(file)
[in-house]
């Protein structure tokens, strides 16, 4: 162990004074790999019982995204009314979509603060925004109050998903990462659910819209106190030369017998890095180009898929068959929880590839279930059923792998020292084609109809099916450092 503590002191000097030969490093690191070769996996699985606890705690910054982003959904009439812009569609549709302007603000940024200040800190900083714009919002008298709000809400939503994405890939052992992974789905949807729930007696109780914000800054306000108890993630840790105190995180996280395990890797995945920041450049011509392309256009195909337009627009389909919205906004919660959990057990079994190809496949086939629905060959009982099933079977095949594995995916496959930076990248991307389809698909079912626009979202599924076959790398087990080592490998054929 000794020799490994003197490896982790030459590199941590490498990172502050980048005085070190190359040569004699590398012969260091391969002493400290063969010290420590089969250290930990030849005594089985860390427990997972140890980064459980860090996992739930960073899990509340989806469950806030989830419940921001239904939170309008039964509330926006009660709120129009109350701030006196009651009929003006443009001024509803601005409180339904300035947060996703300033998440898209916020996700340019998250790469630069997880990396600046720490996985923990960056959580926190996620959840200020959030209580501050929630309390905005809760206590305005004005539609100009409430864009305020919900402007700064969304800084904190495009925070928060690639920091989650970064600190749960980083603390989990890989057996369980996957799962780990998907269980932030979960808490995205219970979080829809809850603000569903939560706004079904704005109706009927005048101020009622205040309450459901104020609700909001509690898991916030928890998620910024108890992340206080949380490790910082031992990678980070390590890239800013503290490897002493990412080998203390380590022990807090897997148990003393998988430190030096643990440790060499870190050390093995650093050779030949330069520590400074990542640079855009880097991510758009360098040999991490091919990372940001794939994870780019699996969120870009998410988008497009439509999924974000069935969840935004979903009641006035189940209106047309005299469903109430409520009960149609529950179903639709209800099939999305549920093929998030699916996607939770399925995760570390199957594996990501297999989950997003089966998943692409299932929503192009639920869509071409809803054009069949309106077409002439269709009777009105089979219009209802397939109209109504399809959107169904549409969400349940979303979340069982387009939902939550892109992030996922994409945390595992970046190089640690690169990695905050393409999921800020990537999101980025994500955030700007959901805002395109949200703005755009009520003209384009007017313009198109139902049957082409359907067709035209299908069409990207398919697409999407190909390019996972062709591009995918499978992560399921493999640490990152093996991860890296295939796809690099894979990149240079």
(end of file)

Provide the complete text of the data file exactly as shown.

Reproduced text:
[in-house]
């Protein structure tokens, strides 16, 4: 162990004074790999019982995204009314979509603060925004109050998903990462659910819209106190030369017998890095180009898929068959929880590839279930059923792998020292084609109809099916450092 503590002191000097030969490093690191070769996996699985606890705690910054982003959904009439812009569609549709302007603000940024200040800190900083714009919002008298709000809400939503994405890939052992992974789905949807729930007696109780914000800054306000108890993630840790105190995180996280395990890797995945920041450049011509392309256009195909337009627009389909919205906004919660959990057990079994190809496949086939629905060959009982099933079977095949594995995916496959930076990248991307389809698909079912626009979202599924076959790398087990080592490998054929 000794020799490994003197490896982790030459590199941590490498990172502050980048005085070190190359040569004699590398012969260091391969002493400290063969010290420590089969250290930990030849005594089985860390427990997972140890980064459980860090996992739930960073899990509340989806469950806030989830419940921001239904939170309008039964509330926006009660709120129009109350701030006196009651009929003006443009001024509803601005409180339904300035947060996703300033998440898209916020996700340019998250790469630069997880990396600046720490996985923990960056959580926190996620959840200020959030209580501050929630309390905005809760206590305005004005539609100009409430864009305020919900402007700064969304800084904190495009925070928060690639920091989650970064600190749960980083603390989990890989057996369980996957799962780990998907269980932030979960808490995205219970979080829809809850603000569903939560706004079904704005109706009927005048101020009622205040309450459901104020609700909001509690898991916030928890998620910024108890992340206080949380490790910082031992990678980070390590890239800013503290490897002493990412080998203390380590022990807090897997148990003393998988430190030096643990440790060499870190050390093995650093050779030949330069520590400074990542640079855009880097991510758009360098040999991490091919990372940001794939994870780019699996969120870009998410988008497009439509999924974000069935969840935004979903009641006035189940209106047309005299469903109430409520009960149609529950179903639709209800099939999305549920093929998030699916996607939770399925995760570390199957594996990501297999989950997003089966998943692409299932929503192009639920869509071409809803054009069949309106077409002439269709009777009105089979219009209802397939109209109504399809959107169904549409969400349940979303979340069982387009939902939550892109992030996922994409945390595992970046190089640690690169990695905050393409999921800020990537999101980025994500955030700007959901805002395109949200703005755009009520003209384009007017313009198109139902049957082409359907067709035209299908069409990207398919697409999407190909390019996972062709591009995918499978992560399921493999640490990152093996991860890296295939796809690099894979990149240079």